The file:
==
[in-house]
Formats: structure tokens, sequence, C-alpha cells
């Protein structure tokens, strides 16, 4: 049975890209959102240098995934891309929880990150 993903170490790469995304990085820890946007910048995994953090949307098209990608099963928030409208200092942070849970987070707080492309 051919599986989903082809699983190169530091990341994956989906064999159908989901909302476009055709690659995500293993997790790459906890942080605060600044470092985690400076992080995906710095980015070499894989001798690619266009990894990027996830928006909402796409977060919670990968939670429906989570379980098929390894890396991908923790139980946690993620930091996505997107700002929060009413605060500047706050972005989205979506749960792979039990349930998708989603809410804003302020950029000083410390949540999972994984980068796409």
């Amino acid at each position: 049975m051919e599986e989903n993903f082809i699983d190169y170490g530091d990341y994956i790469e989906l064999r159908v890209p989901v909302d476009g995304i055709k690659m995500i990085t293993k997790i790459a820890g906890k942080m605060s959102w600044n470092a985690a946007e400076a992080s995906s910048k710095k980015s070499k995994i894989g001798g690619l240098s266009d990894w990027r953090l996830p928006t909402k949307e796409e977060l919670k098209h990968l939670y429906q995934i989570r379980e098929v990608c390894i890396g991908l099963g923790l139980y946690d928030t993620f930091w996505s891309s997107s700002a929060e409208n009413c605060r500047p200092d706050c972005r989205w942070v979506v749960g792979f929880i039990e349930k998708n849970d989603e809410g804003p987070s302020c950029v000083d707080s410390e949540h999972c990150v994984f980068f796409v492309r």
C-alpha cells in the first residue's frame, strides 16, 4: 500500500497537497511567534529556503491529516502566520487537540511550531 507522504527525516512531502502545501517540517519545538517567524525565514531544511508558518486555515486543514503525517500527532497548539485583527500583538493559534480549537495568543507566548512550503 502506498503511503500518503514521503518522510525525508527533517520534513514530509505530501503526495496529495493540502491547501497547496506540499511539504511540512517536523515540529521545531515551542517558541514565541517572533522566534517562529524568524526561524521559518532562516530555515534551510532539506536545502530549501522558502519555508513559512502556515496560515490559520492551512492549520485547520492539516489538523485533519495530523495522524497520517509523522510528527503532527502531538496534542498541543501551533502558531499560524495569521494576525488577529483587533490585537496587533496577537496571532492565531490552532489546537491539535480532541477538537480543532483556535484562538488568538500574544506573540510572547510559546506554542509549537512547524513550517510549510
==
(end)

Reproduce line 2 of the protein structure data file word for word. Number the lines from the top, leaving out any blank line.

Formats: structure tokens, sequence, C-alpha cells